Victor Radley of the Roosters ripped off a head-high tackle and was sent to the sin bin for 10 minutes. Latrell Mitchell hit a man late with an elbow and was put on report. And Bulldogs forward Jack Hetherington threw out an arm and pulled off a garden variety “coat-hanger” tackle and was sent off.
Three separate incidents, three different rulings by referees on the spot or by the Bunker over the course of round six in the NRL. Move along, nothing more to see here, right? Well, apparently not. Because according to rugby league fans – and it appears equal parts pundits and punters – this is too confusing and too ambiguous. Because, apparently, people would like all head-high tackles dealt with exactly the same.
Following Hetherington’s dismissal, Fox League commentator Andrew Voss spoke for many when he said: “I don’t think bunker, referee and match-review committee are all on the same page at the moment. I don’t think we know when there’s a headshot. Do you stay on? Are you sin-binned? Or are you sent off? It’s an absolute roll of the dice and pick an option out of the hat.”
Voss is a seasoned broadcaster and is so unashamedly a fan of rugby league that he has a show called “The Fan”. That’s not to knock Voss, but what does he want authorities to do? Have a blanket rule for a head-high tackle? Have a catch-all sentence devoid of nuance, subjectivity and severity of incident?
We cannot ask different referees to make the same decision on different incidents, because the incidents are different, the referees and players are different, and each game is not officiated by the same all-seeing robot.
There’s a word that continues to pop up – even Phil “Buzz” Rothfield, grizzled veteran of a thousand judiciary hearings, said it the other day – and that word is “consistency”. It’s something that league fans have craved in adjudication since time immemorial. And for that long – perhaps longer – they have not had it. And nor will they ever have it. Consistency is impossible, a pipe dream.
Consider, again, the three incidents that sparked the calls. They were three different points of contact by different players adjudged differently by different referees. Some on field, some in the bunker. Some might say vive la différence, but league fans apparently want referees, match review and bunker “on the same page” with every decision. To make things neat? Easier to understand? Less “messy”? It’s difficult to say.
What’s wrong with some players being sent off and some not, based on a referee’s call or one from a person in the bunker? You can’t have “consistency” in head-high tackle decisions unless you rule on them all the same. And what’s that? Send everyone off. Leave everyone on? You do if you want every head high tackle adjudged consistently – by which people mean “uniformly” – regardless of the referee’s subjective adjudication in real-time.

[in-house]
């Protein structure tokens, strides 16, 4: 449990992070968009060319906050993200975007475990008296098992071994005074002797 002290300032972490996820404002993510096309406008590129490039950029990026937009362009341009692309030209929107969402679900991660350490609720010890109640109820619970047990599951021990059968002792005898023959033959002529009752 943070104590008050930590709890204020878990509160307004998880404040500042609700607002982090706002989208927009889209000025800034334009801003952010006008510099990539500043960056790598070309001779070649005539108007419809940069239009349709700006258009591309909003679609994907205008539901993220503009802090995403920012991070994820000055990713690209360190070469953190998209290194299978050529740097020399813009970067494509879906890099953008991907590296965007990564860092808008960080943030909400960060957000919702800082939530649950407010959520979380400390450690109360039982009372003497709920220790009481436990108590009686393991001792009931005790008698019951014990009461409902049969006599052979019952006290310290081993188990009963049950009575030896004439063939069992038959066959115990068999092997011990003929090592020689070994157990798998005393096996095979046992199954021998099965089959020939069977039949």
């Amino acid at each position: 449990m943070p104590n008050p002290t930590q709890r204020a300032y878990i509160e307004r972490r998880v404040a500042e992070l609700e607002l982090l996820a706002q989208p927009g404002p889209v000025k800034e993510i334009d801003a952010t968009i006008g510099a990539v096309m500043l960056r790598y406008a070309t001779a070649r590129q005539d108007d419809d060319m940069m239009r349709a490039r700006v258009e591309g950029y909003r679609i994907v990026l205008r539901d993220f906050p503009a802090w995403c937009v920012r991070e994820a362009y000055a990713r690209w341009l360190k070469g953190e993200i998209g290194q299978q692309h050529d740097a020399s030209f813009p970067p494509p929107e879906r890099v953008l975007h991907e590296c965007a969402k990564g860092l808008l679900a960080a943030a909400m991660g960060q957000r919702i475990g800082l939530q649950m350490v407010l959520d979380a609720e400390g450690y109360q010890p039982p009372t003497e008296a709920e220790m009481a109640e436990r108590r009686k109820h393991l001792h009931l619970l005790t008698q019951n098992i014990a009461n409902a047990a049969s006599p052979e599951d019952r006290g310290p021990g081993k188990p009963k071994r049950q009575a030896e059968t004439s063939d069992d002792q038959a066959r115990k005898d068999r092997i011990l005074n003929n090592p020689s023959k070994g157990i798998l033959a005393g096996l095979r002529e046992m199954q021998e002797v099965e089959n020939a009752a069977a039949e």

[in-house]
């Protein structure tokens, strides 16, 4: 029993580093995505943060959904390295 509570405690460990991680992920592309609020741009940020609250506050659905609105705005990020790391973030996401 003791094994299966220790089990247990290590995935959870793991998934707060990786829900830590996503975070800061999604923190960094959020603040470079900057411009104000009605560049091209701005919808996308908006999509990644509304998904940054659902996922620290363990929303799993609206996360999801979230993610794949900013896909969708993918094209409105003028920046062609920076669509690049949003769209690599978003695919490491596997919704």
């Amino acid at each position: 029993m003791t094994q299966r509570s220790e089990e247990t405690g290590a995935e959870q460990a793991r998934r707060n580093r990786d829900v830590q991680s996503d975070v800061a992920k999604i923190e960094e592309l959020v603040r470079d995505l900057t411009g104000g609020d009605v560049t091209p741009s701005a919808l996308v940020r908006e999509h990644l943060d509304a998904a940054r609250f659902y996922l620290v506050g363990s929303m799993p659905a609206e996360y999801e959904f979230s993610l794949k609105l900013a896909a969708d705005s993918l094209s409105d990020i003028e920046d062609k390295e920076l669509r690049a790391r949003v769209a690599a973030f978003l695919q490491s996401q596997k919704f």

Who, actually, when they think about it, wants that? For down that path lies madness. Or at least a thing that drives me mad, which is the uniformity of decisions when a ball goes to ground, for instance. For there are no longer knock-backs, there are only knock-ons. A player could throw it backwards over his head, it’s knock-on. Doesn’t matter the rule states the ball has to travel “towards the opponent’s dead ball line”. If it hits the deck it’s ruled knock-on. Because consistency. Doesn’t matter it’s wrong. As long as it’s consistently wrong. Wrong for everyone.
One referee told Guardian Australia: “Rugby league has so many grey areas and the game is consistent in being inconsistent. The game needs referees to be inconsistent. We rule on and judge things differently in different field positions, different times of the game and different game situations. The game expects referees to be consistently inconsistent.”
Another referee said: “I agree it’s an imperfect system. But I agree with Andrew Voss that referees and judiciary are not on same page in dealing with foul play. Needs more direction from NRL HQ.”
But what direction? A uniform decree about head-high tackles? Were every head-high tackle adjudged the same, you’d have every player sent off or binned, regardless of the (subjective) severity of the incident. If you demand consistency-uniformity there can be no nuance, no subjectivity. Because that would be inconsistent. And that, apparently, is bad.
But it is not bad. Inconsistency is OK. Vive la différence. Inconsistency gives the game – and life – colour. If it were always one way the game would be bland. The only consistency a game as harum-scarum and pinball-fast as rugby league can hope for is that referees consistently make the call on the spot to the best of their ability. And that is not the worst thing.